- Jerry Howard, a United States official, reportedly described the bill on hate speech by Senator Sabi Abdullahi as impressive
- Howard spoke about the recent reports and impressions Nigerians have of the bill
- The US official wants the National Assembly to engage non-governmental organisations and civil society groups
Jerry Howard, an official of the United States embassy, has reportedly asked the National Assembly to engage civil society groups and non-governmental organisations concerning the hate speech bill.
According to a statement by the media office of Senator Sabi Abdullahi, the sponsor of the bill, the US official described the legislation as impressive and that it would resolve challenges of discrimination, hostility and violence.
The statement said Howard made the comment when he met with Abdullahi, who is deputy chief whip of the Senate.
The US official said he met with Abdullahi to discuss the hate speech bill and understand its content.
Abdullahi explained what the bill is about after which Howard reportedly described the reports by a section of the media as misleading and causing hysteria. According to him, journalists have had a field day with reports concerning the bill.
“We want Nigeria to succeed and we think a prerequisite for Nigeria's success is a successful democracy.
“For democracy to succeed, the people must have a house, the people must have a place where their representatives can argue and complain, come up with new ideas and come up with solutions to guide the executive branch and lead the country forward," Howard said.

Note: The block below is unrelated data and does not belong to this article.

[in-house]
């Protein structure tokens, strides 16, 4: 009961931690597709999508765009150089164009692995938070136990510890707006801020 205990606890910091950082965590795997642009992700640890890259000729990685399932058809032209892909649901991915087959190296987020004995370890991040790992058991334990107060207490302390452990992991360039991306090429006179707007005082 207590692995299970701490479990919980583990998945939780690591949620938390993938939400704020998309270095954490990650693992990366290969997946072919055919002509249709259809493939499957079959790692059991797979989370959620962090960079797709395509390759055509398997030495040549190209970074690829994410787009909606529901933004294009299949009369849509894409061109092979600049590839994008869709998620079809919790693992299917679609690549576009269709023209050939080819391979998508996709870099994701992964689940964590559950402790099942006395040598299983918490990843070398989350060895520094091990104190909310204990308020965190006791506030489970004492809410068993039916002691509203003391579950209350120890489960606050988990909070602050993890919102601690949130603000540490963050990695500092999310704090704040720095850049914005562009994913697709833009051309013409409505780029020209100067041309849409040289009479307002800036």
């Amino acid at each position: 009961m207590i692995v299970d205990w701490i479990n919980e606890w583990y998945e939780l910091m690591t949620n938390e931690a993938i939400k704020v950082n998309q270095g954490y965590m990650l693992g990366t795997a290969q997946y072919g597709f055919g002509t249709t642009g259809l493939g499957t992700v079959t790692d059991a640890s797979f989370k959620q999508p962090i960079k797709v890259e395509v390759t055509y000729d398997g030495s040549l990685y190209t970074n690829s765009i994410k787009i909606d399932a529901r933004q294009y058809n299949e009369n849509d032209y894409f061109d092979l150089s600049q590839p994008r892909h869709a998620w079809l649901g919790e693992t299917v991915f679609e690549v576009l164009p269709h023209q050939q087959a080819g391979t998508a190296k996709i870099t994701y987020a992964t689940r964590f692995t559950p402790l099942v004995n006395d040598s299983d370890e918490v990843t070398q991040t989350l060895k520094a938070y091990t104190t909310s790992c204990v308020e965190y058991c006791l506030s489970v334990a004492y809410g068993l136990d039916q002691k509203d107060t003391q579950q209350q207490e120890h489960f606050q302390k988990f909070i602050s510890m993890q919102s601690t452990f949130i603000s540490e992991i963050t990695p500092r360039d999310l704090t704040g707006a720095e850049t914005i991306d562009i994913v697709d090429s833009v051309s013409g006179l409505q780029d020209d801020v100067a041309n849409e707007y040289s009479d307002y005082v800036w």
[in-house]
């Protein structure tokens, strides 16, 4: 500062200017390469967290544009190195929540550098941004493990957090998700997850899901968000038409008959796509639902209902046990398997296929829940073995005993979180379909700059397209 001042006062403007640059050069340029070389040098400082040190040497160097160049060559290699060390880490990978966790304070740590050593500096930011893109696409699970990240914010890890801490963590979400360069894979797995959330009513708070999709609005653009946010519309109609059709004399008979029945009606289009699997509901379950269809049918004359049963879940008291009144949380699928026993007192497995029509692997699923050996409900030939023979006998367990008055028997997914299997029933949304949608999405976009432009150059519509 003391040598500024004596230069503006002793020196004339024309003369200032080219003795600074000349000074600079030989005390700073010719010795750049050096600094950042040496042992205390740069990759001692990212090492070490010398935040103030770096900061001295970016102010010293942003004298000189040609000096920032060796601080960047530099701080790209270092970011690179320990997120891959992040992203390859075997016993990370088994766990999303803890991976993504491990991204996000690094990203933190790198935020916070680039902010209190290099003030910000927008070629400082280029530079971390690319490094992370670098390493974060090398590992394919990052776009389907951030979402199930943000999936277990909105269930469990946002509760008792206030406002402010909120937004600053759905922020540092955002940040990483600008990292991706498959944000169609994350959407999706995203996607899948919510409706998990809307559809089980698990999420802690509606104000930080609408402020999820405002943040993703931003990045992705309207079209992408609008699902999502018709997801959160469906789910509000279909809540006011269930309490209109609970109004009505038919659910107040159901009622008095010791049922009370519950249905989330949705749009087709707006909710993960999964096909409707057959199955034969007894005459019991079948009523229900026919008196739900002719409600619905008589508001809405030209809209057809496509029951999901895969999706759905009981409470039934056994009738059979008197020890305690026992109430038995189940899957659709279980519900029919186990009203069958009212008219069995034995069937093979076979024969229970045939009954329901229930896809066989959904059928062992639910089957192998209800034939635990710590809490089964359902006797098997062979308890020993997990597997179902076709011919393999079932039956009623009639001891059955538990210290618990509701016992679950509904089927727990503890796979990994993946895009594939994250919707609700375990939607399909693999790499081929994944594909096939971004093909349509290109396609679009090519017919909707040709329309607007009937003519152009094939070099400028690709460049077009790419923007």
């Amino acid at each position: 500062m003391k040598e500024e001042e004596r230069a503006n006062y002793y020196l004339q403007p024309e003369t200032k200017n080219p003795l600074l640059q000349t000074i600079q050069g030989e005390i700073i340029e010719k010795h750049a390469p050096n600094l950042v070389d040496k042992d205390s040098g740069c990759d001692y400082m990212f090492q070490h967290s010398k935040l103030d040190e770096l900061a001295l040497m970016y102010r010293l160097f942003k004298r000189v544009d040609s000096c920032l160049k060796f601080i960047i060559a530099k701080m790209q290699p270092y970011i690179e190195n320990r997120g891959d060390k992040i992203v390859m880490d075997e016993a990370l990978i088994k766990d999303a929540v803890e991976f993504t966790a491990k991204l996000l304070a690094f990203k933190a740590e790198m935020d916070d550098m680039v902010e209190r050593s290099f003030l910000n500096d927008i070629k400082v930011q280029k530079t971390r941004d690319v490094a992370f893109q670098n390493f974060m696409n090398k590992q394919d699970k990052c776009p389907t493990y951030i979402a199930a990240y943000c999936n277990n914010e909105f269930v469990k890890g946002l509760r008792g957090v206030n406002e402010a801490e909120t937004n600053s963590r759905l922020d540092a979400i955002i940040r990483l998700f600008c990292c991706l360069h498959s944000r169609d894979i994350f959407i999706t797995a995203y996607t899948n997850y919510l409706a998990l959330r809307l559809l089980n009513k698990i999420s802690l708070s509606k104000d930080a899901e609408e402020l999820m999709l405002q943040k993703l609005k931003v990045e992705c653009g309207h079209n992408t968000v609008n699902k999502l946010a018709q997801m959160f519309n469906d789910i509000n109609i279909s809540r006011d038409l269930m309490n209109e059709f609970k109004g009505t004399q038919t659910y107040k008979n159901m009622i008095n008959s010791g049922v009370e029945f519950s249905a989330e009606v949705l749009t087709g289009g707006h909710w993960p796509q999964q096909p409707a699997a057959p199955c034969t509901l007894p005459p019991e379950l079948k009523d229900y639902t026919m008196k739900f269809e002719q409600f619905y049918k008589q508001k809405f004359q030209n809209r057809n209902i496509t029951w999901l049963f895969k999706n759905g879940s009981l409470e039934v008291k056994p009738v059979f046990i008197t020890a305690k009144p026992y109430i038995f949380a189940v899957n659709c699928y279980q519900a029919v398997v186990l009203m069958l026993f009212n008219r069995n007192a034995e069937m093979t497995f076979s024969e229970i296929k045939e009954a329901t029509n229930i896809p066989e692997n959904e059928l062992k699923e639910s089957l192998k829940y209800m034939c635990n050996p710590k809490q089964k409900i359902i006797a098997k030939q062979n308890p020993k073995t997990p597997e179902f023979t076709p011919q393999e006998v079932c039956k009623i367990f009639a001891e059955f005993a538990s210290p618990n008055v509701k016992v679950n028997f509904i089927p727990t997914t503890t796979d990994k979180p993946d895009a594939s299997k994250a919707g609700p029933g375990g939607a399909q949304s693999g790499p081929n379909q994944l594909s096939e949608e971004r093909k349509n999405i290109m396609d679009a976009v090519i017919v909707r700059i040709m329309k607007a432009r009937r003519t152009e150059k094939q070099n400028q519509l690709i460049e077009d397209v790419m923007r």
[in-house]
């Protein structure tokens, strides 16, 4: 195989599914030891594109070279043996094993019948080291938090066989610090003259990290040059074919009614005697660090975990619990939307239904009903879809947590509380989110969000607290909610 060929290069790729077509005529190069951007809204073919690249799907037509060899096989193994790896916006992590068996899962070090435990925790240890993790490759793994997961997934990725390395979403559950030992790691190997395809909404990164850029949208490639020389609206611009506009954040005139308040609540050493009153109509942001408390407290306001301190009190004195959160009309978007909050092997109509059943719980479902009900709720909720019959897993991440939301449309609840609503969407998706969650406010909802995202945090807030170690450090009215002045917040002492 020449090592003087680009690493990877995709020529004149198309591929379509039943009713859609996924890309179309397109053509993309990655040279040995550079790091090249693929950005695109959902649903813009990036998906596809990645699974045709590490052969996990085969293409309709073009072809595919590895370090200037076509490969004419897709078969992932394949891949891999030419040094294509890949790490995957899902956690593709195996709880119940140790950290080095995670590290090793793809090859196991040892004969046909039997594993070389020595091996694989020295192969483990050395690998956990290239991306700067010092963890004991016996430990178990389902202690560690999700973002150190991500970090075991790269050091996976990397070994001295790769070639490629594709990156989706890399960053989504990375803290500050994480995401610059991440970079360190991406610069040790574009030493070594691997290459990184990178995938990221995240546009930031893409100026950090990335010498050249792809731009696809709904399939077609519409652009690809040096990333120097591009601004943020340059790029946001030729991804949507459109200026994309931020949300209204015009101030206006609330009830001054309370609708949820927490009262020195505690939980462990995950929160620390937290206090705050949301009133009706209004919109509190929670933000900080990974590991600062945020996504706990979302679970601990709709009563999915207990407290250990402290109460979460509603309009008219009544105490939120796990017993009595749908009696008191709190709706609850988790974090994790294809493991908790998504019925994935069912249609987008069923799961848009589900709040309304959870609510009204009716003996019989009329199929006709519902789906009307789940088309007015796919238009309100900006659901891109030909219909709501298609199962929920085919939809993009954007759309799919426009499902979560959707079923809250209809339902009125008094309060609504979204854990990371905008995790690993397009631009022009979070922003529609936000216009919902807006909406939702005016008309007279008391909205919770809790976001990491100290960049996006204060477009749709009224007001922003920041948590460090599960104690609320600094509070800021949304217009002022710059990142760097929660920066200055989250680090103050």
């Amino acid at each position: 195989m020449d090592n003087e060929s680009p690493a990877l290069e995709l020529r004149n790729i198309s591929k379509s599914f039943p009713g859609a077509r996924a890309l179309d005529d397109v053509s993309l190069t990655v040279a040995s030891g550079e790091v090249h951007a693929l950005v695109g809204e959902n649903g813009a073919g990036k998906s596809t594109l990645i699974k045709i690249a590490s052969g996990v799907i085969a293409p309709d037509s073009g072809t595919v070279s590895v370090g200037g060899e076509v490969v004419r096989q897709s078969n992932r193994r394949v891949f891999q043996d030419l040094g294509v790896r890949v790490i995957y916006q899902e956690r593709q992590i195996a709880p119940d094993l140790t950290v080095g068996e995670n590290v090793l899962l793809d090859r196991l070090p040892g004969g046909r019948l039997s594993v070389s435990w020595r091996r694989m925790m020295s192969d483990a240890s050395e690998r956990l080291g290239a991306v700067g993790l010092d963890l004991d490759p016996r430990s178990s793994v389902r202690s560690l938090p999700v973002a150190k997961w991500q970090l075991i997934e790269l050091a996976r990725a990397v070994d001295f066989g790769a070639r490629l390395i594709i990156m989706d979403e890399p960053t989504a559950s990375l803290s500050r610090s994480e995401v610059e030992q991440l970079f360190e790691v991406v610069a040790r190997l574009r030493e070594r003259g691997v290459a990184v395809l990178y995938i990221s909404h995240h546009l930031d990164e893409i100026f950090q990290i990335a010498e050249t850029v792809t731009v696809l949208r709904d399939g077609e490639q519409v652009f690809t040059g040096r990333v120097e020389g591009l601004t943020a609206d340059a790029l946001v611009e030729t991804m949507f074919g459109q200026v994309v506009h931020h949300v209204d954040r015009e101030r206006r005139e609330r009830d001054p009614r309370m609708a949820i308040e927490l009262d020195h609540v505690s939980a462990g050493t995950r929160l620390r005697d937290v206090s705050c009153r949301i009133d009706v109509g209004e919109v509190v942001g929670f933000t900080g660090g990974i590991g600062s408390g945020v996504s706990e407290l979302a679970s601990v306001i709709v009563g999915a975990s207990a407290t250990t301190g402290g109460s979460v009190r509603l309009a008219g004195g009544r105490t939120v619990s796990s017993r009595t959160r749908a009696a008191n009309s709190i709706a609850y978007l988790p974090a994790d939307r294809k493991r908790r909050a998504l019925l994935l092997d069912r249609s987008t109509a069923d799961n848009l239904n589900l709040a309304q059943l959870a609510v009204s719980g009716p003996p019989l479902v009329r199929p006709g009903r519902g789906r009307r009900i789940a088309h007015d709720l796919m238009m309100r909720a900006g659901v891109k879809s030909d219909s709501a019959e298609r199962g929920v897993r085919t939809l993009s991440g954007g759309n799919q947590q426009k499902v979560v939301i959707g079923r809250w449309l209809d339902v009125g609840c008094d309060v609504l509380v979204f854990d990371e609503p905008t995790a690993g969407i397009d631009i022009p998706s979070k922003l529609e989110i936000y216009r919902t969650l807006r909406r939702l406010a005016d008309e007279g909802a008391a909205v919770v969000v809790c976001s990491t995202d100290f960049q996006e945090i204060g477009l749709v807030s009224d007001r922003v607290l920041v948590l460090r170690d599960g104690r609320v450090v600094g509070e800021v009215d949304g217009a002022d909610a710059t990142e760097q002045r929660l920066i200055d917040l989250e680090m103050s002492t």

He said the bill was well thought but that the senator has a tough task ahead in selling the positive aspect of the bill to Nigerians.
In his explanation, the Nigerian senator had told Howard that the bill is expected to reduce the level of violence in the country as this is sometimes traced to hate speeches.
“Discrimination is also another very serious matter why I sponsored the bill. This bill basically is about preventing discrimination, and prohibiting people who incite violence,” the senator told Howard.
Legit.ng reported that the deputy secretary-general of the United Nations, Hajiya Amina Mohammed, on Tuesday, November 26, said that while the move against hate speech is commendable, the death penalty aspect of the proposed bill should be scrapped.
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